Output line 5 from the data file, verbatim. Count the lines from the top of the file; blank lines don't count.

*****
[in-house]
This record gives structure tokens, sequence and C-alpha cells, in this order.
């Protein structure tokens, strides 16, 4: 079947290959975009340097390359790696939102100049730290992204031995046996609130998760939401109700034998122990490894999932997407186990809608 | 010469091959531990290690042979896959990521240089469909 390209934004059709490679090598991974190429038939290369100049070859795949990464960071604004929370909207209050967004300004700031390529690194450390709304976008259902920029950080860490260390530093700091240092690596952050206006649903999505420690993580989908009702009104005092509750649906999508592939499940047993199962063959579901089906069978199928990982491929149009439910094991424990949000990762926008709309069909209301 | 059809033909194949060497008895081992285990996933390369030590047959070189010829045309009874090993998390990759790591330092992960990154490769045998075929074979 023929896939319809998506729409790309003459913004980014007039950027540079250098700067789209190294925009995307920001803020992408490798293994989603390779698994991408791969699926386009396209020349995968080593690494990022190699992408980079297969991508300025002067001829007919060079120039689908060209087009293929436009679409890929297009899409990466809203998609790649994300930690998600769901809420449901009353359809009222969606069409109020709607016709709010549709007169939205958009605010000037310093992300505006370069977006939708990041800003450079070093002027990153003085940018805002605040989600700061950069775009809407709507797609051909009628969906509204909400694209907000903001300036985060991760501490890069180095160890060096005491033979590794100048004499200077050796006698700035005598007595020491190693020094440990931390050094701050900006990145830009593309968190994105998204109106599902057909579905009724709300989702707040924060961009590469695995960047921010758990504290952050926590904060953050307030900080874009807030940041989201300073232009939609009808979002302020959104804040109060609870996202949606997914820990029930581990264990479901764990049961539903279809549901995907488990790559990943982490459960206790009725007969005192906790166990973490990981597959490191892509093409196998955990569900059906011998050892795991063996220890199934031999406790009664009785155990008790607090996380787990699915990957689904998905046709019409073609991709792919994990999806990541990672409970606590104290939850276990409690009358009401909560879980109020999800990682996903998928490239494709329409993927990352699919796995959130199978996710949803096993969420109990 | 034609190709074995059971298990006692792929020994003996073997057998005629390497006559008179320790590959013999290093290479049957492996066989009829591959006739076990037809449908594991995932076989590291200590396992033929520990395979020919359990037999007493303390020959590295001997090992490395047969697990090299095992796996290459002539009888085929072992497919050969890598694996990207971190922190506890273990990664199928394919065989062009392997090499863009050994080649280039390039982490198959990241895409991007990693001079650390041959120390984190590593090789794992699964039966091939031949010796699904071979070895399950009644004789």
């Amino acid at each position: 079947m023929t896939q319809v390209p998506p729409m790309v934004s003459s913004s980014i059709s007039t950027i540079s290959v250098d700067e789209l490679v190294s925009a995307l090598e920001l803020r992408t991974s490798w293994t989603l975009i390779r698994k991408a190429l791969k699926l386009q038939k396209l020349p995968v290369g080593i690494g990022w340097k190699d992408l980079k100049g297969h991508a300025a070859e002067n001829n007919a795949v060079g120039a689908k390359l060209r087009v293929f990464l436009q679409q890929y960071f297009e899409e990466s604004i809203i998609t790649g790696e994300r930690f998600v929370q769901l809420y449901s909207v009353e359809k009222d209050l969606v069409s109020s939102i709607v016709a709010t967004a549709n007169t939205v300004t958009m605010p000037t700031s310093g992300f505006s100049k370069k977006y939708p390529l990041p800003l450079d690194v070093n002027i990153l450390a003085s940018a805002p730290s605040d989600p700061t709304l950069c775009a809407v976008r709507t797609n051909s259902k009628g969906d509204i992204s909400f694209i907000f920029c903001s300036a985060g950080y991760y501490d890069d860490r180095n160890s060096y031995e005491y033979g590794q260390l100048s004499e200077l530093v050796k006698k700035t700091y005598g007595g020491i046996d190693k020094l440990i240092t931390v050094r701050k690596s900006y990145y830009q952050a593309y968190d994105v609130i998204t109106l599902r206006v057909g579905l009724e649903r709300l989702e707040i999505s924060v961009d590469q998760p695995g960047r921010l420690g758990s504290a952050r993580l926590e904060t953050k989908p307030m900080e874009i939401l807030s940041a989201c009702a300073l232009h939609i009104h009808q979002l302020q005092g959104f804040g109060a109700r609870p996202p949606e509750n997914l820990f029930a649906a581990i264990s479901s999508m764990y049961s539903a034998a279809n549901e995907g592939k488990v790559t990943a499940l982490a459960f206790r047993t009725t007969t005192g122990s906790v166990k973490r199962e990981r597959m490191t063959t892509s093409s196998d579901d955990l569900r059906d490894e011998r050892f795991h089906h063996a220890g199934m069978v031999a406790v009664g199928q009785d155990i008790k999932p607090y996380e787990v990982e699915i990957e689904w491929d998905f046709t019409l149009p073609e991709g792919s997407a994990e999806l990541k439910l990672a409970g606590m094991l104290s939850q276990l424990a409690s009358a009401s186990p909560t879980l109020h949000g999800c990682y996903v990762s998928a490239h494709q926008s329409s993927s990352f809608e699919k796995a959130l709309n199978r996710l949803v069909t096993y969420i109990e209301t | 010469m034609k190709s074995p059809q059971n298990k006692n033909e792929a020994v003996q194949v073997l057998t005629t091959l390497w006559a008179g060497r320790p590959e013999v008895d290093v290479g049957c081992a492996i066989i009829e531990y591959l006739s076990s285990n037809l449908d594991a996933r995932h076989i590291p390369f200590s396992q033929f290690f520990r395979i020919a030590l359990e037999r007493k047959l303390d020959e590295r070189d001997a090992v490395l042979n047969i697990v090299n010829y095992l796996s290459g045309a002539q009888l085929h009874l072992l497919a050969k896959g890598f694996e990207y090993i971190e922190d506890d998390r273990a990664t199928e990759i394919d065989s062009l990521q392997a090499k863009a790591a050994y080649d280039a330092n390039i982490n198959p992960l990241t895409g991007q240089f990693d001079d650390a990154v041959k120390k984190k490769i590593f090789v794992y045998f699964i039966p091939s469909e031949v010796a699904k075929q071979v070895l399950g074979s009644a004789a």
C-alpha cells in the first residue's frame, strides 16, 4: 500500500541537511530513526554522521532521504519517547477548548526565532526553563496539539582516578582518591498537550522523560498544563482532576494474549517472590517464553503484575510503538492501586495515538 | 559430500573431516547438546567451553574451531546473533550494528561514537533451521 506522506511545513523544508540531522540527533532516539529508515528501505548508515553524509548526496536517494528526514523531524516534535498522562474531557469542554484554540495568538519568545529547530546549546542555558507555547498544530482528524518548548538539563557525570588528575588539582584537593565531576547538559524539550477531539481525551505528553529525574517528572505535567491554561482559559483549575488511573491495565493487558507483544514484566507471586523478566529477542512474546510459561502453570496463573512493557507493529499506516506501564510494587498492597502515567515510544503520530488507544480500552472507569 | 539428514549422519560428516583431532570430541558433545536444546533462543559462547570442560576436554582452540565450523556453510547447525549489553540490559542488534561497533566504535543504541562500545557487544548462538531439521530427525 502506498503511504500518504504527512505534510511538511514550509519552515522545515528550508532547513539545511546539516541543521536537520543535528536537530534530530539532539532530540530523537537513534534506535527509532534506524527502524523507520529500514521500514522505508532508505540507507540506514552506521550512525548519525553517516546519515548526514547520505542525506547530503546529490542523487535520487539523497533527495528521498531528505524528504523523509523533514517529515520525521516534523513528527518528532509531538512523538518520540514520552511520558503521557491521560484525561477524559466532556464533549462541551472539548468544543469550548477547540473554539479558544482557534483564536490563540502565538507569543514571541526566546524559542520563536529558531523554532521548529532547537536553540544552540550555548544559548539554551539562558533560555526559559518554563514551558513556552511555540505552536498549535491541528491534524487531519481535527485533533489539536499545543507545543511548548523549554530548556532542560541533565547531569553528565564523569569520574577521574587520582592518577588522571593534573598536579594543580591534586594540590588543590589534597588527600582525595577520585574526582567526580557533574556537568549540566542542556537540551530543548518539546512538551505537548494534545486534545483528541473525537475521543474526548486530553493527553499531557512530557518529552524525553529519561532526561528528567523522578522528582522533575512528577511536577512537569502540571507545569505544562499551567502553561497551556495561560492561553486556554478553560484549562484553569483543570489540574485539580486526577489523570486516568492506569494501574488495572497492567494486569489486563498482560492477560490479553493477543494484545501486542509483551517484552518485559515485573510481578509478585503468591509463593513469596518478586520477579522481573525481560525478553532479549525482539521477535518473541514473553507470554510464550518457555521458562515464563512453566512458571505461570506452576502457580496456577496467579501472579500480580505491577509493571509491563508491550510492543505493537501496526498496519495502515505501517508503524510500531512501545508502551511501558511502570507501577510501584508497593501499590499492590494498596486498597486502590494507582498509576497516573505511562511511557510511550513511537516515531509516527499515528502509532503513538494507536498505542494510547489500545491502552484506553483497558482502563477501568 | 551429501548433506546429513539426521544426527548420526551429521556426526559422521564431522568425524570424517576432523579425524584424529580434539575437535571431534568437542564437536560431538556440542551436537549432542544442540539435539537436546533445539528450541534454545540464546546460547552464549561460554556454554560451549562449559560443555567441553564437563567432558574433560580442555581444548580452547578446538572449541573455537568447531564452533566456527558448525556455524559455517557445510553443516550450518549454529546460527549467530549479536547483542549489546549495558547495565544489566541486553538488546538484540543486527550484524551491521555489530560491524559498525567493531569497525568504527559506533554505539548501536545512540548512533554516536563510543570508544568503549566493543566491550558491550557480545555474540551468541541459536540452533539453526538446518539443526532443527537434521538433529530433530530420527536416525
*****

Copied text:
C-alpha cells in the first residue's frame, strides 16, 4: 500500500541537511530513526554522521532521504519517547477548548526565532526553563496539539582516578582518591498537550522523560498544563482532576494474549517472590517464553503484575510503538492501586495515538 | 559430500573431516547438546567451553574451531546473533550494528561514537533451521 506522506511545513523544508540531522540527533532516539529508515528501505548508515553524509548526496536517494528526514523531524516534535498522562474531557469542554484554540495568538519568545529547530546549546542555558507555547498544530482528524518548548538539563557525570588528575588539582584537593565531576547538559524539550477531539481525551505528553529525574517528572505535567491554561482559559483549575488511573491495565493487558507483544514484566507471586523478566529477542512474546510459561502453570496463573512493557507493529499506516506501564510494587498492597502515567515510544503520530488507544480500552472507569 | 539428514549422519560428516583431532570430541558433545536444546533462543559462547570442560576436554582452540565450523556453510547447525549489553540490559542488534561497533566504535543504541562500545557487544548462538531439521530427525 502506498503511504500518504504527512505534510511538511514550509519552515522545515528550508532547513539545511546539516541543521536537520543535528536537530534530530539532539532530540530523537537513534534506535527509532534506524527502524523507520529500514521500514522505508532508505540507507540506514552506521550512525548519525553517516546519515548526514547520505542525506547530503546529490542523487535520487539523497533527495528521498531528505524528504523523509523533514517529515520525521516534523513528527518528532509531538512523538518520540514520552511520558503521557491521560484525561477524559466532556464533549462541551472539548468544543469550548477547540473554539479558544482557534483564536490563540502565538507569543514571541526566546524559542520563536529558531523554532521548529532547537536553540544552540550555548544559548539554551539562558533560555526559559518554563514551558513556552511555540505552536498549535491541528491534524487531519481535527485533533489539536499545543507545543511548548523549554530548556532542560541533565547531569553528565564523569569520574577521574587520582592518577588522571593534573598536579594543580591534586594540590588543590589534597588527600582525595577520585574526582567526580557533574556537568549540566542542556537540551530543548518539546512538551505537548494534545486534545483528541473525537475521543474526548486530553493527553499531557512530557518529552524525553529519561532526561528528567523522578522528582522533575512528577511536577512537569502540571507545569505544562499551567502553561497551556495561560492561553486556554478553560484549562484553569483543570489540574485539580486526577489523570486516568492506569494501574488495572497492567494486569489486563498482560492477560490479553493477543494484545501486542509483551517484552518485559515485573510481578509478585503468591509463593513469596518478586520477579522481573525481560525478553532479549525482539521477535518473541514473553507470554510464550518457555521458562515464563512453566512458571505461570506452576502457580496456577496467579501472579500480580505491577509493571509491563508491550510492543505493537501496526498496519495502515505501517508503524510500531512501545508502551511501558511502570507501577510501584508497593501499590499492590494498596486498597486502590494507582498509576497516573505511562511511557510511550513511537516515531509516527499515528502509532503513538494507536498505542494510547489500545491502552484506553483497558482502563477501568 | 551429501548433506546429513539426521544426527548420526551429521556426526559422521564431522568425524570424517576432523579425524584424529580434539575437535571431534568437542564437536560431538556440542551436537549432542544442540539435539537436546533445539528450541534454545540464546546460547552464549561460554556454554560451549562449559560443555567441553564437563567432558574433560580442555581444548580452547578446538572449541573455537568447531564452533566456527558448525556455524559455517557445510553443516550450518549454529546460527549467530549479536547483542549489546549495558547495565544489566541486553538488546538484540543486527550484524551491521555489530560491524559498525567493531569497525568504527559506533554505539548501536545512540548512533554516536563510543570508544568503549566493543566491550558491550557480545555474540551468541541459536540452533539453526538446518539443526532443527537434521538433529530433530530420527536416525